From the book…
Animals’ Guide to the Human Race
© 2017-19 D. E. Kendall
© Adobe Stock for front cover image
Cover design © 2019 David Norrington
The Author asserts the moral right to be identified as the author of this work. All rights reserved. This book is protected under the copyright laws of the United Kingdom. Any reproduction or other unauthorised use of the material or artwork herein is prohibited without the express written permission of the Publisher.
No part of this book may be reproduced, stored in a retrieval system, or transmitted in any form or by any means, electronic, electrostatic, magnetic tape, mechanical, photocopying, recording or otherwise, without the written permission of the Publisher.
British Library Cataloguing in Publication Data.
A catalogue record for this book is available from the British Library.
Published in the United Kingdom by Wordcatcher Publishing Group Ltd
Print edition ISBN: 9781911265344
Ebook edition ISBN: 9781789421408
Dedicated to all the wonderful animals (and humans!) who inspire me.
Also, special dedication goes to my late grandmother, Elsie, who believed in me and always supported my writing.
Thank you for taking time out of your busy schedule to enjoy this book.
Humans experience excessive stress every day. We felt the need to transform the way you read, because reading is important to help you escape reality – even for a little while.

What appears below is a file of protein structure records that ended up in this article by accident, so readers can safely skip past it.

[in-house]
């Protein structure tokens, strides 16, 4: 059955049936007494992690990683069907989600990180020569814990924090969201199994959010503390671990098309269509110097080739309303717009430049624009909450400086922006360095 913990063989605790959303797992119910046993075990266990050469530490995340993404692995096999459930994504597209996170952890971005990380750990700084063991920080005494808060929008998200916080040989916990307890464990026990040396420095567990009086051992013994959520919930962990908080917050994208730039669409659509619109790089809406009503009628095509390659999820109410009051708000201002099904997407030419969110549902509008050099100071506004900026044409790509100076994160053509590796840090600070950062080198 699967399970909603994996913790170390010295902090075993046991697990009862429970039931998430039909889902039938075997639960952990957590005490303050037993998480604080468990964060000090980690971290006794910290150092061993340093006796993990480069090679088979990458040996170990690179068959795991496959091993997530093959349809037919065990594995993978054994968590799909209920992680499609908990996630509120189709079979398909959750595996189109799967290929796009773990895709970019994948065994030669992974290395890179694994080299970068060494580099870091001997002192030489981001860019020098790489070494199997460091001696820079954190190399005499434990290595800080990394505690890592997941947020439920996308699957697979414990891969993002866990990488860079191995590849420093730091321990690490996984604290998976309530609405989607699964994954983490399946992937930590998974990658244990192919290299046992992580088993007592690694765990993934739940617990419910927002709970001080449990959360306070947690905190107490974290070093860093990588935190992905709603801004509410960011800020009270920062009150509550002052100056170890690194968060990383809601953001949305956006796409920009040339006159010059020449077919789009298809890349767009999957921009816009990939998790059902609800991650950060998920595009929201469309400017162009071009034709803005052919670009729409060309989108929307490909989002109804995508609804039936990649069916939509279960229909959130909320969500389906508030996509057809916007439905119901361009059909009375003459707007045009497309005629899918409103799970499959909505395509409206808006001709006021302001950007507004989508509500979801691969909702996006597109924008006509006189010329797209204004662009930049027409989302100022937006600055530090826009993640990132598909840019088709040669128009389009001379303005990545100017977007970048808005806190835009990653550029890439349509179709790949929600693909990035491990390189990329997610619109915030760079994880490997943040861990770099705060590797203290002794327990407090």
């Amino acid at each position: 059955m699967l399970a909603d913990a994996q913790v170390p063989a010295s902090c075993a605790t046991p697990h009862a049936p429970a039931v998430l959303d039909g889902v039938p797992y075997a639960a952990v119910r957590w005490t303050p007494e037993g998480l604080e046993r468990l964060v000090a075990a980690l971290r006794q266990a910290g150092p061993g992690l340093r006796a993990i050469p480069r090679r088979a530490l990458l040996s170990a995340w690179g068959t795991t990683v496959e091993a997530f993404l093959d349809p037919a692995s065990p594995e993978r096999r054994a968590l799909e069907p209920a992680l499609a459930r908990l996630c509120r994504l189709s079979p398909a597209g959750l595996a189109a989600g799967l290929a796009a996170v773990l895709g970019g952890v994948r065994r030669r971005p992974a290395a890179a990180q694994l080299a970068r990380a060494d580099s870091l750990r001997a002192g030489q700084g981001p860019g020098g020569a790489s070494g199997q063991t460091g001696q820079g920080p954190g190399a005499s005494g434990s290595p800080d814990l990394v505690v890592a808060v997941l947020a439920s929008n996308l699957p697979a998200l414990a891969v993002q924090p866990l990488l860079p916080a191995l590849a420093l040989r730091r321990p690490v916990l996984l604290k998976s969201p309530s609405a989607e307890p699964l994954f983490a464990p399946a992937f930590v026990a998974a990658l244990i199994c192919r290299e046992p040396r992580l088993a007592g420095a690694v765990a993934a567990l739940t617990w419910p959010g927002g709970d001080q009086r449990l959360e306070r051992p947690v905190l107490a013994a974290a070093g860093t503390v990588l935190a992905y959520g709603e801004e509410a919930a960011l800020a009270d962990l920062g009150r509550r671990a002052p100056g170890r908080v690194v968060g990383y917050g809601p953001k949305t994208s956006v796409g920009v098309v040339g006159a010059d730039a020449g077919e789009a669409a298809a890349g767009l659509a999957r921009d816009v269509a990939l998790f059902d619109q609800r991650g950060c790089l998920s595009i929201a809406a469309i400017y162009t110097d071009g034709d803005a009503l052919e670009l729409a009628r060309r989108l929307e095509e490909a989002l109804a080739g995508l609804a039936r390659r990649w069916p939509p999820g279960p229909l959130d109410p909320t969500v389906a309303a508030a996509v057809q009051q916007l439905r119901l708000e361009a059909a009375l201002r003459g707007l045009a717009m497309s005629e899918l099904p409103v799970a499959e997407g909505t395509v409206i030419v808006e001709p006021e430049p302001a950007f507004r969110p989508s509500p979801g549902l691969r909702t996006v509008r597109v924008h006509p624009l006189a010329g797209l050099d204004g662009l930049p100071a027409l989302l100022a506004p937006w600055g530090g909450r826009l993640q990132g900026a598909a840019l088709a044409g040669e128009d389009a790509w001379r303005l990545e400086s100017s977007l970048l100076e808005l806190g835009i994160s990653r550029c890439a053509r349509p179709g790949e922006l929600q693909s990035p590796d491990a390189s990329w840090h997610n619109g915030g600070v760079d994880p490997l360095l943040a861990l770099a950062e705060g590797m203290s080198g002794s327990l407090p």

Although, we have noticed it’s difficult for you to find time to read. This is no ordinary book. Unlike ordinary books it takes just a few moments to read a case study or two to inspire smiling and laughter; even in the darkest of times. We’ve concluded that smiling and laughter are the best medicine.
Now you’re wondering how we achieved this marvellous feat, aren’t you? Aha, our masterful skills don’t end at brightening up your life you know! Use of high-specification, extremely advanced, technological apparatus (the location of which will remain top secret, along with the identity of its creators) has enabled us to convert brainwaves into written language understandable to humans.
We provide case studies on a variety of human subjects:
Basic Behaviour, Confusing Courtship, Funny Food Fads, Household Hierarchy, Human Habitats, Interesting Inventions, Mischievous Minors, Training Tips, and Various Vocations.
We hope you’ll love our case studies as much as we love you…
Contributor #54 Ginger Cat – Family Pet
Reporting on Funny Food Fads
I am unhappy with the human attitude toward food. Humans do not respect the good old fashioned tradition of working for one’s meal; they’re satisfied with ready-packaged edibles, and going about their wasteful lives without any appreciation for the sense of achievement derived from the hunt for food.